66 F. Supp. 747 (1946) | Cited 0 times | D. Massachusetts | August 13, 1946

These two petitions for writs of habeas corpus were heard together and are sufficiently similar to be disposed of in one opinion.

Davidescu is a native and citizen of Roumania; Rubinfeld is a native and citizen of Poland. Both arrived in this country as stowaways aboard the S.S. Smith Victory on November 5, 1945, and neither possessed immigration visas or passports. On November 7, 1945, the Board of Special Inquiry at Boston excluded these petitioners from admission to the United States because they were stowaways and did not possess visas or passports. The Board of Immigration Appeals affirmed that exclusion order. Because the appellate decision was not unanimous, the cases were certified to the Attorney General who confirmed the order of exclusion but granted these petitioners the right to reapply for admission within one year 'when in possession of appropriate immigration visas.'

The petitioners assert that they have been denied the equal protection of the laws guaranteed by the Fourteenth Amendment because they have been excluded under circumstances which they claim are identical with those of other stowaways who have been admitted. They cite Yick Wo v. Hopkins, 118 U.S. 356, 6 S. Ct. 1064, 30 L. Ed. 220, in support of their claim. I cannot see any merit to this contention. Even if we are to assume that the cases are identical in all respects, there is no claim made of class discrimination, and the mere failure to exercise favorably a discretionary power in one case and to do so in another at a different time does not constitute a violation of any constitutional right.

The petitioners also urge that the Attorney General has adopted a policy of mandatory exclusion in all refugee stowaway cases, and that the adoption of such a policy operates to foreclose the discretionary power with which he is clothed to make exceptions in favor of some stowaways. In asserting that the Attorney General has adopted such a policy, the petitioners point to three principal facts: The first is that certain stowaways were admitted in August of 1945 and these petitioners were excluded in November of 1945; they next point to the fact that one immigration official recommended parole where others recommended no parole; they also point to the fact that, in June of this year, the Attorney General made recommendations to the Congress which, if followed, would have taken away such discretionary power as now exists and would have excluded all stowaways.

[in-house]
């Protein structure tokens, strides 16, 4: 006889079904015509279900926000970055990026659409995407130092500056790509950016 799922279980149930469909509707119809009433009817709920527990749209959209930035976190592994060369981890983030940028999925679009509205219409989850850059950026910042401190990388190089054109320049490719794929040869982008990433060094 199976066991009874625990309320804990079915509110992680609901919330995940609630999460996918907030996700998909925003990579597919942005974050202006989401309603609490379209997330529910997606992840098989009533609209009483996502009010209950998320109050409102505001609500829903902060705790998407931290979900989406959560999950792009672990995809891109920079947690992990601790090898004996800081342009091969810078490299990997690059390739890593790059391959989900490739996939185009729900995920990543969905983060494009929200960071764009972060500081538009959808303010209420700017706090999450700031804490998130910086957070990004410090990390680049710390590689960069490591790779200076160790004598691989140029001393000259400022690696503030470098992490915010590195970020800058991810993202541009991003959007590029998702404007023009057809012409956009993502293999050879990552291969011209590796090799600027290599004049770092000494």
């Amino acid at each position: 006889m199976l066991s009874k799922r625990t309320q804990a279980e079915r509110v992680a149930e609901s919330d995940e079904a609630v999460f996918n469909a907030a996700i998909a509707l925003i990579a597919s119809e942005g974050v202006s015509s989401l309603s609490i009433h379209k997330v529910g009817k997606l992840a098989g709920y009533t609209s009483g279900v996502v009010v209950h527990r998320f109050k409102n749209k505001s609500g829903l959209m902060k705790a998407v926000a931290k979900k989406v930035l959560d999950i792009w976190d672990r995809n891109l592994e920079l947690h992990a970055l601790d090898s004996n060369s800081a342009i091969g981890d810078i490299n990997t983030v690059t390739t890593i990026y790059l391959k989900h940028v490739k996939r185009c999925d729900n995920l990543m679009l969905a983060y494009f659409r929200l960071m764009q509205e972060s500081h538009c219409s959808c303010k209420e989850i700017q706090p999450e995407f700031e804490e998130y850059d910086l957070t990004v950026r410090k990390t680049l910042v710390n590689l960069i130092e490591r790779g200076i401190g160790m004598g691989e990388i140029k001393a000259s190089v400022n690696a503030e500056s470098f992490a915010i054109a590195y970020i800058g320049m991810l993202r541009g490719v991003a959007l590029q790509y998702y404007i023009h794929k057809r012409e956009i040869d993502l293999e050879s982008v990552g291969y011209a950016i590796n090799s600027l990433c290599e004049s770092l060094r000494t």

I cannot find that the Attorney General has adopted the fixed policy as asserted, but even if he had adopted a policy of mandatory exclusion in all cases, there nevertheless still would remain in him the discretion to make exceptions to that policy. He meets the requirements of the law when he passes upon the individual cases. The evidence in these cases shows that this matter was referred to the Attorney General on a memorandum and that he considered and personally signed the order confirming the lower exclusion orders. I cannot find that the Attorney General has failed to exercise his discretion in this case, and I cannot find that his failure to exercise his discretion favorably to these petitioners amounts to an abuse of discretion. They have had full hearings, none of which were conducted in an arbitrary or capricious manner, and the conclusions reached by the Board of Special Inquiry and the Board of Immigration Appeals were supported by the evidence. However unfortunate their position may be, they must nevertheless be returned to Europe where their situation will be similar to thousands of their countrymen who are seeking entry into the United States in a lawful manner.

The writs of habeas corpus are to be discharged and the prisoners remanded to the custody of the Commissioner of Immigration.

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